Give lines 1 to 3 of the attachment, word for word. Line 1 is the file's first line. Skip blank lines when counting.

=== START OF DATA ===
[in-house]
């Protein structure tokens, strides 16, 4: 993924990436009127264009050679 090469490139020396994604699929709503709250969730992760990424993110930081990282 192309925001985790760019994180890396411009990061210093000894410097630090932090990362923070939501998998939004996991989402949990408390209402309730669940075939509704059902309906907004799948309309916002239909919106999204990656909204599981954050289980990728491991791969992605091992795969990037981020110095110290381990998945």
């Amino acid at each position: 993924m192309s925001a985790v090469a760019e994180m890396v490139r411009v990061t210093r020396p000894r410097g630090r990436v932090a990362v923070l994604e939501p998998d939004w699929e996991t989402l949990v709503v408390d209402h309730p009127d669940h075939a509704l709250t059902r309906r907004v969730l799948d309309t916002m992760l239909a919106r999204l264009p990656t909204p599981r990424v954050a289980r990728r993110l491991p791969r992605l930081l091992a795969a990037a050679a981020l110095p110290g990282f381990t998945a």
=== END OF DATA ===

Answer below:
[in-house]
């Protein structure tokens, strides 16, 4: 993924990436009127264009050679 090469490139020396994604699929709503709250969730992760990424993110930081990282 192309925001985790760019994180890396411009990061210093000894410097630090932090990362923070939501998998939004996991989402949990408390209402309730669940075939509704059902309906907004799948309309916002239909919106999204990656909204599981954050289980990728491991791969992605091992795969990037981020110095110290381990998945």
């Amino acid at each position: 993924m192309s925001a985790v090469a760019e994180m890396v490139r411009v990061t210093r020396p000894r410097g630090r990436v932090a990362v923070l994604e939501p998998d939004w699929e996991t989402l949990v709503v408390d209402h309730p009127d669940h075939a509704l709250t059902r309906r907004v969730l799948d309309t916002m992760l239909a919106r999204l264009p990656t909204p599981r990424v954050a289980r990728r993110l491991p791969r992605l930081l091992a795969a990037a050679a981020l110095p110290g990282f381990t998945a």